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Northeast packs a punch at IFFI

entertainment Updated: Nov 24, 2007 14:21 IST
IANS
IFFI

With a full-length narrative film from Manipur being showcased at the 38th International Film Festival of India (IFFI) after more than a decade, and two non-feature films to go along with it, the strife-torn northeastern state is making its presence felt at the event in Goa.

Representing Manipur in the latest edition of India's annual celebration of cinema are multiple award-winning filmmaker Aribam Syam Sharma, theatre actor-turned-filmmaker Makhonmoni Mongsaba and Satyajit Ray Film and Television Institute graduate Haobam Paban Kumar.

Rajarshee Bhagyachandra of Manipur, an hour-long documentary by Aribam on one of the greatest Vaishnava kings of the region, is being showcased in the non-feature section of Indian Panorama.

It was Aribam's feature Sanabi that was the last Manipuri entry in the Indian Panorama segment in 1994. The seasoned director's first film, Imagi Ningthem (My Son, My Precious), made in the early 1980s, won the top prize at the Nantes Festival of Three Continents, while his Ishanou (The Chosen One) made the cut at the Cannes Film Festival in 1991.

At the other end of the IFFI spectrum this year is the budding Haobam Paban Kumar whose short fiction film Ngaihak Lambida (Along the Way) has made the Panorama cut. It narrates the tale of an ordinary woman caught between social obligations and personal aspirations.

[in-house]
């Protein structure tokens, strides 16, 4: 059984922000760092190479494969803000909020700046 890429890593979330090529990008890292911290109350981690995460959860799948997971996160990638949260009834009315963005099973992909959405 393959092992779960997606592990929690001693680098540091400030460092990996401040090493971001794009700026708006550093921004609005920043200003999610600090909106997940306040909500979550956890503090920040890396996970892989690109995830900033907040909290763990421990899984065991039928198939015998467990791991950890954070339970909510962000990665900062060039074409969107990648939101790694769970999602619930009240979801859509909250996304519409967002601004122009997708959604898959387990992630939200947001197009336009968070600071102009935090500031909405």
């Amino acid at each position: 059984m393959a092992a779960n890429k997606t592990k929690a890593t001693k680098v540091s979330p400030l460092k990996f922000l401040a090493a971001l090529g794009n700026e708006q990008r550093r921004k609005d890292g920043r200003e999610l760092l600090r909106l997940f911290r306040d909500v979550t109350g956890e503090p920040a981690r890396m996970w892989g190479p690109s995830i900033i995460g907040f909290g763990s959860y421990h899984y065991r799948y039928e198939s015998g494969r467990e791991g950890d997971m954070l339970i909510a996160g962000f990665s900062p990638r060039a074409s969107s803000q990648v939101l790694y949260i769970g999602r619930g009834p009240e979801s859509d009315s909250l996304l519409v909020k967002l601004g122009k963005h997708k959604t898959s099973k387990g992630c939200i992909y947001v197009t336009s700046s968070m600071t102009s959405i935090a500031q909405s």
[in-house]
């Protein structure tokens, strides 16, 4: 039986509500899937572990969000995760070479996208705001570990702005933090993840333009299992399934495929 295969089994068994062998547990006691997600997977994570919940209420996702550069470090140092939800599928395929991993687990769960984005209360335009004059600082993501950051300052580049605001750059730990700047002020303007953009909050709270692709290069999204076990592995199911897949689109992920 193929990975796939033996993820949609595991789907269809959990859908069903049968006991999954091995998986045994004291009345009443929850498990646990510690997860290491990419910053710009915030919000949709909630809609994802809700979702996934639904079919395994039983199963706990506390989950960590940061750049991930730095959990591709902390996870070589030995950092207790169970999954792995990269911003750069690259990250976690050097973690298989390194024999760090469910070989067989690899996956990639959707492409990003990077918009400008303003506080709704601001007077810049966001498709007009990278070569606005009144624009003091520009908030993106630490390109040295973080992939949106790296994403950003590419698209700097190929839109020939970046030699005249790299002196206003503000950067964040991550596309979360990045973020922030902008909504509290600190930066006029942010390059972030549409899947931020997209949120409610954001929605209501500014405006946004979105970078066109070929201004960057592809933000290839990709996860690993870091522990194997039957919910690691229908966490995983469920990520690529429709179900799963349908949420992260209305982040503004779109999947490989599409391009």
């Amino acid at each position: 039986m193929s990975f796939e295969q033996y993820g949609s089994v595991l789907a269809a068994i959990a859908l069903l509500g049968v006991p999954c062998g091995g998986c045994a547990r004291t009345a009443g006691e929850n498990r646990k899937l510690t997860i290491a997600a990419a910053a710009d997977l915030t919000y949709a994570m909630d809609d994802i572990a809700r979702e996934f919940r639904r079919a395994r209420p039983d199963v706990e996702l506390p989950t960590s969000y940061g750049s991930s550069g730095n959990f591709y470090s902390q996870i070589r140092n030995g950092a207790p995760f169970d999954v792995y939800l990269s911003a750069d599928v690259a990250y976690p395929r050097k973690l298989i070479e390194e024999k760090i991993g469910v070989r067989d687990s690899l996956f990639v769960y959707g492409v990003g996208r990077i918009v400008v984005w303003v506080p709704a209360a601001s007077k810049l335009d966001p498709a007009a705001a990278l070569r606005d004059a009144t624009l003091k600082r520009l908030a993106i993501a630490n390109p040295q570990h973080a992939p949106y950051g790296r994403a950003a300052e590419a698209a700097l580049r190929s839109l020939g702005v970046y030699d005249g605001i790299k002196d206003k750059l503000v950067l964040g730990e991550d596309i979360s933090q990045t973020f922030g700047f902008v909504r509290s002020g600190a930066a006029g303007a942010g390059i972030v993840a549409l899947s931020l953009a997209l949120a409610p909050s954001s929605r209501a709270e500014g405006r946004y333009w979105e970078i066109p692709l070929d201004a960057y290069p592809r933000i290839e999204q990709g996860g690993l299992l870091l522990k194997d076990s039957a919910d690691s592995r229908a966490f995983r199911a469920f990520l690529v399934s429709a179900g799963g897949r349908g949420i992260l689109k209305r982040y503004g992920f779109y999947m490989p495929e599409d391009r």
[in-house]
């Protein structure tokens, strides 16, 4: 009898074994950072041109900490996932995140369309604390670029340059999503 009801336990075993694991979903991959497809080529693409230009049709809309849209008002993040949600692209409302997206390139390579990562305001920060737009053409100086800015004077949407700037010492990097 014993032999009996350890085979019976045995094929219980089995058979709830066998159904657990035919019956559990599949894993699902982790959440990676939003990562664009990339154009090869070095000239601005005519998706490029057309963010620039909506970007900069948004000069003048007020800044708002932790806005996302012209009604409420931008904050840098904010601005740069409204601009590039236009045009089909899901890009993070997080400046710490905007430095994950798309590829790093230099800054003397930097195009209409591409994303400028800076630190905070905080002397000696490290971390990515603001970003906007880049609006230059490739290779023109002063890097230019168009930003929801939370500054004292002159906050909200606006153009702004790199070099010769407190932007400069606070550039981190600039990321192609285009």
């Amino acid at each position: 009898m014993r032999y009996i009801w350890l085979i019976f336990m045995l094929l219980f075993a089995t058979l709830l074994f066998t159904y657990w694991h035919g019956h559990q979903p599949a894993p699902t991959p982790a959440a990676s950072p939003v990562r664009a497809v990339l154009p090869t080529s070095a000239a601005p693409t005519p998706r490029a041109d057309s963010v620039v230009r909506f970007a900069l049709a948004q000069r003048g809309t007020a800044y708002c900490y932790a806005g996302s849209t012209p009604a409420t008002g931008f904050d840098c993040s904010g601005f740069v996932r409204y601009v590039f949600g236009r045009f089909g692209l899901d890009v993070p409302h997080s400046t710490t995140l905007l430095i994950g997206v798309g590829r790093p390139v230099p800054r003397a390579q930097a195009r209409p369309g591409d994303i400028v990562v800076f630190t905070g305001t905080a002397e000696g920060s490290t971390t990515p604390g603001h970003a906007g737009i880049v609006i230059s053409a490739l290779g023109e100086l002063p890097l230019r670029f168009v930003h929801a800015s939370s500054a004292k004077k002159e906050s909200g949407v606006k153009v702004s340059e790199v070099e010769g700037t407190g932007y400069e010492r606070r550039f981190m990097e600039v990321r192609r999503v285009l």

In the director's note on Ngaihak Lambida, Paban Kumar says: "Manipuri society has been thrown into disarray by decades of insurgency. The people have retreated into a cocooned existence, devoid of any space for self-expression. The worst affected are women and children. My film is about a woman who decides to come out of her cocooned existence."

Haobam burst on the global scene last year with the hard-hitting AFSPA 1958: A Cry in the Dark, a film about the Manipuri struggle against the atrocities of armed forces. The film made it to the official selection of the Toronto International Film Festival in 2006.

The Manipuri feature film on show in Goa is Mongsaba's Yenning Amadi Likla (Spring and Dew), produced by an all-women collective, Survi. The director is a stage and film actor who has worked with theatre legend Ratan Thiyam. The film is about a 10-year-old boy who finds himself up against an alcoholic father and an abused mother.

Violence, direct and indirect, is indeed central to contemporary films from the northeast. Another Panorama film from the northeast, the Assamese-language Jaatinga Ityadi, directed by Sanjeeb Sabhapandit, is a complex love story set against the backdrop of extremism.

In Manipur, filmmaking seems to be steadily emerging as a tool for exorcising societal demons, as it probably does in the case of National Institute of Design (NID)-trained animation designer Meren Imchen, the first-ever Naga filmmaker to break into the Indian Panorama. His 10-minute animation short film, Nokpokliba, is based on a folk tale about an eponymous magician who uses his talent to help his people.

Imchen's singular vision stems from the culture he is steeped in. Says the filmmaker: "The idea was to capture the local flavour of the setting through sound and visuals. So all the musical sounds in the film were recorded live in Nagaland during the Hornbill Festival."